In response, the State filed a motion to strike all the materials attached to the motion to reconsider, which the circuit court granted. The circuit court then denied defendant's request to make offers of proof of the four experts' testimony, with one exception. The court allowed the affidavit of mitigation specialist Jeffry Eno to be included in the record. The court refused to allow a live offer of proof from Eno, even though he was on the witness stand. Defendant then attempted to submit a portion of Eno's testimony as fact testimony, not expert testimony. The circuit court refused an offer of proof of Eno's fact testimony as well. The circuit court concluded that an oral offer of proof would "merely be corroborative with what you attempted to get into the record with this 12-page affidavit. I don't need that offer of proof. Neither does the Supreme Court."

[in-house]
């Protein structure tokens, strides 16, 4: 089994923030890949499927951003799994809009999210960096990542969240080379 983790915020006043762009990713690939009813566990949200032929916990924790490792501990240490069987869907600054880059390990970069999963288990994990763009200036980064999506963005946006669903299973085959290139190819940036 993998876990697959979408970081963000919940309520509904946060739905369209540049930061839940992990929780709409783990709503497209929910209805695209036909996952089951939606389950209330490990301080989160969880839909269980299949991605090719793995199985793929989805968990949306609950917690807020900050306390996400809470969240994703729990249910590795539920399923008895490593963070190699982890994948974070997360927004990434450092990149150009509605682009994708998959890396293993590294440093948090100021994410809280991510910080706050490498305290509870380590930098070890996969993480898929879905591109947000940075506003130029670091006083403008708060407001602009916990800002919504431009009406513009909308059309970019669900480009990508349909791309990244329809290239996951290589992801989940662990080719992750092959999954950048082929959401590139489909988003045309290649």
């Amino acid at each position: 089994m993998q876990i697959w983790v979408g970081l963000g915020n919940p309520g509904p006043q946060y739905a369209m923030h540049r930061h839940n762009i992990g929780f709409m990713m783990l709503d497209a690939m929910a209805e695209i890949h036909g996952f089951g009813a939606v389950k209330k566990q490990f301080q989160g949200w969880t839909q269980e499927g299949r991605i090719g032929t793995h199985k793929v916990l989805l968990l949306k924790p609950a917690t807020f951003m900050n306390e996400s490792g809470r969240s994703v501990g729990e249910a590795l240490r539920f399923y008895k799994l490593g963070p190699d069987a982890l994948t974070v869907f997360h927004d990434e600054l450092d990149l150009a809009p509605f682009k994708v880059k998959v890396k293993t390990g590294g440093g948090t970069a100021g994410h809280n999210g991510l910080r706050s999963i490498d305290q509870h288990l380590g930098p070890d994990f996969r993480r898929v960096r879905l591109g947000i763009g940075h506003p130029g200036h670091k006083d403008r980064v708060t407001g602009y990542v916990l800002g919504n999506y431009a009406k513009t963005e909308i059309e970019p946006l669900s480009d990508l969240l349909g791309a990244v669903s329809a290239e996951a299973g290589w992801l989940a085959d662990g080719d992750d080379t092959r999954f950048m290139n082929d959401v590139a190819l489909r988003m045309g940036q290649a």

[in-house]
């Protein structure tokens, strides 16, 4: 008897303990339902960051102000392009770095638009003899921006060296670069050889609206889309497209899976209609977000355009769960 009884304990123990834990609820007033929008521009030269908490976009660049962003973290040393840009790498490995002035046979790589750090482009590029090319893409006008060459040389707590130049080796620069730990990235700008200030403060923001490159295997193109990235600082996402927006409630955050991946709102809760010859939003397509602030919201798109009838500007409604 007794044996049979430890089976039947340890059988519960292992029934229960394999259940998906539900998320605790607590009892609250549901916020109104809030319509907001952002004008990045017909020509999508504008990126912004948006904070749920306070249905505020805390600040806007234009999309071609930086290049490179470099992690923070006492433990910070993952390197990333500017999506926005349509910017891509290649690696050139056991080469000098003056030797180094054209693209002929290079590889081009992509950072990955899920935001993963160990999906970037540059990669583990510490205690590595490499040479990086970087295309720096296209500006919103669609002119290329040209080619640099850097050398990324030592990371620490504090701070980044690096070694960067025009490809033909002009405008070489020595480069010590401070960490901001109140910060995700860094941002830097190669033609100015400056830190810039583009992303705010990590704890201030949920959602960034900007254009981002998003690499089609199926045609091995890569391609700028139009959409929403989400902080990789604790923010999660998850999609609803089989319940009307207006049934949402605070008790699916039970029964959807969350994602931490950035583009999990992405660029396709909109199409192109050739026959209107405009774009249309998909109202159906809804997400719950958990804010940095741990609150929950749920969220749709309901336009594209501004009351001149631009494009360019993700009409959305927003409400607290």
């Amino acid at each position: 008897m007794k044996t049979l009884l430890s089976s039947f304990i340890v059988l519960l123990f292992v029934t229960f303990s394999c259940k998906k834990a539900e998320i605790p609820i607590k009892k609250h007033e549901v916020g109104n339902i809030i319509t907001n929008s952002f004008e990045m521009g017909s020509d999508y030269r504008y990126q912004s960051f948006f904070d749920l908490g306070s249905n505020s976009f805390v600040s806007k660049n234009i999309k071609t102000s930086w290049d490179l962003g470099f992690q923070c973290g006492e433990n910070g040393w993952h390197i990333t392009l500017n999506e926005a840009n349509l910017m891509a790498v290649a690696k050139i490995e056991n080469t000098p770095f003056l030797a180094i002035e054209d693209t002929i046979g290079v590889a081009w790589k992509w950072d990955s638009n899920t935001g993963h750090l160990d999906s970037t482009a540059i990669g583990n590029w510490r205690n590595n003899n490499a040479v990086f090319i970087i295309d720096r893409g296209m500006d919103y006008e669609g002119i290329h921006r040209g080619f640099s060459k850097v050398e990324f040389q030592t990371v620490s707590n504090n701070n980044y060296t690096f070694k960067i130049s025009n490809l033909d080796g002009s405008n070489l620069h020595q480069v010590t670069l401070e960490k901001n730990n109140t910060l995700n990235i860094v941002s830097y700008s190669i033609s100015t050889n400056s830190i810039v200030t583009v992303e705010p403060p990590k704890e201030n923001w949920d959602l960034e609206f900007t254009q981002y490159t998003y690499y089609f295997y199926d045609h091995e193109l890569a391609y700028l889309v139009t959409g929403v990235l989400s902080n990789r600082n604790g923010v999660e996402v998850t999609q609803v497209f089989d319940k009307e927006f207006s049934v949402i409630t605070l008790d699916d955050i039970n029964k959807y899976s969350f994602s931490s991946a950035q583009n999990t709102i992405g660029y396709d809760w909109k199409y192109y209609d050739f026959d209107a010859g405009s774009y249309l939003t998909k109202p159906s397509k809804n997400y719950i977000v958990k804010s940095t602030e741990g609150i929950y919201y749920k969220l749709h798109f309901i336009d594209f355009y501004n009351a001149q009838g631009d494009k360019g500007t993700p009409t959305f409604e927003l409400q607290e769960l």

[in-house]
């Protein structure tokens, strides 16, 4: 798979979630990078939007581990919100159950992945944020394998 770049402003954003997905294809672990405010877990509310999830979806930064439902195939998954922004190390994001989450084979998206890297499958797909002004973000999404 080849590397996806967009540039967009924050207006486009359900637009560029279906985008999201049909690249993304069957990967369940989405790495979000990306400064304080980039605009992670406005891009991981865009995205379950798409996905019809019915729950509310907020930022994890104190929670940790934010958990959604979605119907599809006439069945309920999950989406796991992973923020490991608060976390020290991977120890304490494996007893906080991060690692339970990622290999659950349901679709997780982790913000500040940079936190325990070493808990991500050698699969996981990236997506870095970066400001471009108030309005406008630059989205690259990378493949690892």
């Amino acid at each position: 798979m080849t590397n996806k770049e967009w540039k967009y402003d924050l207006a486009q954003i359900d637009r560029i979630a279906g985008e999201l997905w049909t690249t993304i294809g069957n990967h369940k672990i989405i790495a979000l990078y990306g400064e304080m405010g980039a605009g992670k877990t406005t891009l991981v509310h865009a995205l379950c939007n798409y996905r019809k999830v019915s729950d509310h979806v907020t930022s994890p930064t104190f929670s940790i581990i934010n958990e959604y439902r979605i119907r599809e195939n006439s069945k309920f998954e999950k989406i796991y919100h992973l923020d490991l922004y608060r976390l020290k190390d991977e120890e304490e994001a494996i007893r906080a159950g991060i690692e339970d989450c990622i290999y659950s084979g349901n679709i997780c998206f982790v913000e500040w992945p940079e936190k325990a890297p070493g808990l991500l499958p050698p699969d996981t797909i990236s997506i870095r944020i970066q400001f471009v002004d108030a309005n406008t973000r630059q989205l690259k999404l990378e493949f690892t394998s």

Just before closing arguments, defendant again raised the issue of offers of proof. The circuit court repeated its earlier ruling that it would not allow offers of proof on expert testimony or Eno's fact testimony. The court also stated that, with the exception of Eno's affidavit, no experts' affidavits should appear in the record because they had been ordered stricken.

Also, near the end of the hearing, defendant filed the affidavits of two additional mitigating witnesses, Clarence McKay and Eddie Madgett. Defendant did not call these witnesses to testify in person. Defendant claimed that he was submitting the two affidavits in lieu of live testimony in the interest of concluding the hearing and because of a scheduling conflict. The State moved to strike these two affidavits. The State argued that defendant sought to use the affidavits rather than live testimony as a means to prevent the State from cross-examining McKay and Madgett. The circuit court granted the State's motion to strike. Defendant never sought to make offers of proof of the affidavits of McKay and Madgett.